If you’re not feeling as hungry as usual, try having smaller meals and frequent snacks, says Lui. The right cadence will vary person to person, but generally speaking, aim to eat a small to medium snack every one to two hours, or a larger snack every two to three hours, says Lui.

5. Strive for Solid Sleep
Speaking of sleep getting thrown off, that in itself can lead to stomach issues when travelling. “Your GI tract is greatly influenced by your hormone fluctuations and circadian rhythm,” says Lee. Combat these effects by maintaining good sleep hygiene — essentially, try to stick to your normal sleep routine, keep the temperature of the bedroom the same as what you’re used to, and block out light and noise if necessary.

If you’re adjusting to a new time zone, aim for daylight exposure, especially between the hours of 1 p.m. and 3 p.m. local time, as this can help you adjust faster, says Lee.

6. Maintain a Simple Diet
Of course, nutrition is highly personalised and what works for one runner may not settle well for another. That said, when travelling for a race, you’ll generally want to steer clear of raw foods and instead eat only cooked foods, says Scott. This will decrease your chances of getting food-borne illness, she explains.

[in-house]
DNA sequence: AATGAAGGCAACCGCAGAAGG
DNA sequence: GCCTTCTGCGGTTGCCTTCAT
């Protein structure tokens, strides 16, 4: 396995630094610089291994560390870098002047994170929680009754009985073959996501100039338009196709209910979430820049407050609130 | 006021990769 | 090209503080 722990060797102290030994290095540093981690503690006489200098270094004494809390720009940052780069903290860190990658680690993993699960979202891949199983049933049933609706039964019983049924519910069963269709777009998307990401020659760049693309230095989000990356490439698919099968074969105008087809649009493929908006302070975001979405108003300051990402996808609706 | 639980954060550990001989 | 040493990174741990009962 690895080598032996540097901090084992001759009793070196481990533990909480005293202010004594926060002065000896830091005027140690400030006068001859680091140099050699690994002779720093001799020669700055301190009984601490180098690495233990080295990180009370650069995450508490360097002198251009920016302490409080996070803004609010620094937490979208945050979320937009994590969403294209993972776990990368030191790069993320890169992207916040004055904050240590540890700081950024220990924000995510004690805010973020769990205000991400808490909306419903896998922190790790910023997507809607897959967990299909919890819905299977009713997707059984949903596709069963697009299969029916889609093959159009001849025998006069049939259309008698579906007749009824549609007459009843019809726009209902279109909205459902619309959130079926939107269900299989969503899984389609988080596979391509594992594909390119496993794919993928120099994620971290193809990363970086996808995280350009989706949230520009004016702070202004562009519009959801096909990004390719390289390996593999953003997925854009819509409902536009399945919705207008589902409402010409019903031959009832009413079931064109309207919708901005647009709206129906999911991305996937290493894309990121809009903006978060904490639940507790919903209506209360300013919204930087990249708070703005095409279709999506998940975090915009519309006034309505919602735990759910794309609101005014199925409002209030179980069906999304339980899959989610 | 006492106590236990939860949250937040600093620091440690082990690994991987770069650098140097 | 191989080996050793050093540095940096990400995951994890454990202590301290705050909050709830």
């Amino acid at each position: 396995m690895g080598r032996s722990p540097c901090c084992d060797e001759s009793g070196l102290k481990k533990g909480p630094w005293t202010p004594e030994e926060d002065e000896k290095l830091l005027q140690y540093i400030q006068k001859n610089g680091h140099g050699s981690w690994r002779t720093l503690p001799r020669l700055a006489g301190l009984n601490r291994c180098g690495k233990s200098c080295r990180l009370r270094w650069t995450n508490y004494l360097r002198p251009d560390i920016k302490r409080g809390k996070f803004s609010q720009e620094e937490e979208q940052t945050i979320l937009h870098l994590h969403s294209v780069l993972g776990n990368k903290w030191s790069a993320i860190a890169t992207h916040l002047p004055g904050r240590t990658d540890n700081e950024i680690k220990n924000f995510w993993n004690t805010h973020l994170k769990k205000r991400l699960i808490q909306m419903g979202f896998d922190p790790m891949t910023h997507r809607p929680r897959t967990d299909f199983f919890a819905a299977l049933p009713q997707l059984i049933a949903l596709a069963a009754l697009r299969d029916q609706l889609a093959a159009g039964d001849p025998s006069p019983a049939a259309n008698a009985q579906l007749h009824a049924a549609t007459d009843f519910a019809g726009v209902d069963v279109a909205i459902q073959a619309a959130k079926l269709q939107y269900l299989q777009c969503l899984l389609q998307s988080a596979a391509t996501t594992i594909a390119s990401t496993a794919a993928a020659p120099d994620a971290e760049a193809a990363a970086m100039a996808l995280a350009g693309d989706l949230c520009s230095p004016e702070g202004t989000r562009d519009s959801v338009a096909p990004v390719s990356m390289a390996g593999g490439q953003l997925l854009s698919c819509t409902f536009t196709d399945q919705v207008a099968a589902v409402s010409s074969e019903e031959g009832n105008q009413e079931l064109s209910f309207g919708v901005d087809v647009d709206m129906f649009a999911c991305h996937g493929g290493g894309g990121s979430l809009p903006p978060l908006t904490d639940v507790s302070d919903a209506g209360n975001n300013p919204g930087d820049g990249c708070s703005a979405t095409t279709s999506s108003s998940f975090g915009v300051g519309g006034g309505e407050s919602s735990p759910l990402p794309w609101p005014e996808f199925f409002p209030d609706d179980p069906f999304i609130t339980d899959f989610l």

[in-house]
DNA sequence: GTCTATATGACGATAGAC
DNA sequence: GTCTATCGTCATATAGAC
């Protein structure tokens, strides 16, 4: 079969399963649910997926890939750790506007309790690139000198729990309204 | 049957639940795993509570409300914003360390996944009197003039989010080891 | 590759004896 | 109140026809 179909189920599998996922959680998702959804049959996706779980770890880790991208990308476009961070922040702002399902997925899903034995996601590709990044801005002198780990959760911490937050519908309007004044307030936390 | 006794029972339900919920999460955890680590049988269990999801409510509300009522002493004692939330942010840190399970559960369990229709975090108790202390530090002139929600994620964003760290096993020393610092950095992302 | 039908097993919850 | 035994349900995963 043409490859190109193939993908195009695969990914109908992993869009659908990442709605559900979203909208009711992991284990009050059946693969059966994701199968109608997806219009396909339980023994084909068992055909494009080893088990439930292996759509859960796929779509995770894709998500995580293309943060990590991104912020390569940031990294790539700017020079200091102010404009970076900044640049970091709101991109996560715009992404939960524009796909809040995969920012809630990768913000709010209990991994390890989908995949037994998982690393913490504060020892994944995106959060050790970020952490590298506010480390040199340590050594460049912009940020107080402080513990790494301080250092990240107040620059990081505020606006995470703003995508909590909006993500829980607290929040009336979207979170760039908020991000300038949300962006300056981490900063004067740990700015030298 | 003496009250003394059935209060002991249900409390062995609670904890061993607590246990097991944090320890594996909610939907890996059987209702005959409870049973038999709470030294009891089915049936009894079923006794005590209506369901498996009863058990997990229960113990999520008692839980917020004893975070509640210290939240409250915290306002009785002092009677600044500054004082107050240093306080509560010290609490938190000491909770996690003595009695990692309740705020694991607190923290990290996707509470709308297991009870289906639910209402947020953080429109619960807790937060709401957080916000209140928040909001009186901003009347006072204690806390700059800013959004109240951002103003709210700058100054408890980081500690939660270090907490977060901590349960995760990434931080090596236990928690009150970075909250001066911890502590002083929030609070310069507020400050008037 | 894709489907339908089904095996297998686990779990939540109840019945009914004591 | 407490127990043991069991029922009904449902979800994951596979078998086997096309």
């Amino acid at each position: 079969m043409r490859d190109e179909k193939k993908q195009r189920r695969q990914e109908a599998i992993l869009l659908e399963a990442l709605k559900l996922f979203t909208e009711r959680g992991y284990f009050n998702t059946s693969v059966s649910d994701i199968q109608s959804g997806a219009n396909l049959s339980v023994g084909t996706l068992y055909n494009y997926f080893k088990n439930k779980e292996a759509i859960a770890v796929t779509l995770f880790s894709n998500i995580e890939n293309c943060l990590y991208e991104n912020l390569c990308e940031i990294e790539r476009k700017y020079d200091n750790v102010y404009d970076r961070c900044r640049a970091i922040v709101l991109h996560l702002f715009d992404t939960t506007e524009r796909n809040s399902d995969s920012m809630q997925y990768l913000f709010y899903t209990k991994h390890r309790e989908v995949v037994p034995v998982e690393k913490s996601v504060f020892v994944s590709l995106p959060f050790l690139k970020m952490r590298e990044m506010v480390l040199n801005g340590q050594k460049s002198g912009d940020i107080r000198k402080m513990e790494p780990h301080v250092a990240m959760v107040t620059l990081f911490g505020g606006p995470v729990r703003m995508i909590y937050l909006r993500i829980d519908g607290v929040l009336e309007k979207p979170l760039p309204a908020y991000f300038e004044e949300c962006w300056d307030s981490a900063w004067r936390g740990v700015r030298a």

Scott speaks from experience: Two days before running the Boston Marathon, she drank unpasteurised beet juice, which she surmises gave her food poisoning. “I ended up in a porta potty every kilometre and I ended up in the medical tent at 38K needing multiple bags of IV fluids,” she recalls. “It was horrible.”

You should also avoid high-fibre and high-fat foods, says Lui, as those can take a while to fully digest and thus could still be lingering in your system when you start running your race, causing GI issues. Sugar alcohols can also contribute to stomach problems for some, so you’ll want to carefully check the ingredient labels of any travel snacks before chowing down, says Lui.

In general, focus on foods that are easy to digest, like chicken and rice, says Scott.

7. Calm an Anxious Stomach
Your mental state can seriously impact your bowels. “Some people will get diarrhoea just because of how anxious they are and some people will lose their appetite,” says Scott. So if travel and/or race stress has your stomach in knots, stick to lighter fare – crackers, bananas, applesauce, and toast, for example – as a way to calm a swirling gut.

Additionally, ease anxiety by packing items that bring you comfort, says Lui, like your favourite running outfits or cosy lounge clothes. Carving out some time to meditate or visualise your race can also help settle your jitters.

8. Consider Bottled Water
Every area has its own natural bacteria in the water source. If you live there, your body adjusts to it, but if you’re visiting, “it might take your gut a little bit of time” to adapt, says Scott. As such, consider drinking bottled water on the days before and of your race.

9. Quash a Noisy Stomach on Race Morning
If you wake up on race day with an unsettled stomach, don’t panic. Instead, focus on hydration by drinking a sports drink (which will also provide carbs and electrolytes) and if you can, eat something simple like dry crackers, says Scott.

If you feel constipated, try sipping warm water or a cup of coffee, as both can help stimulate your bowels. If there’s still no movement, go for an easy warm-up jog. “Often just the jostling can help get things moving,” says Scott.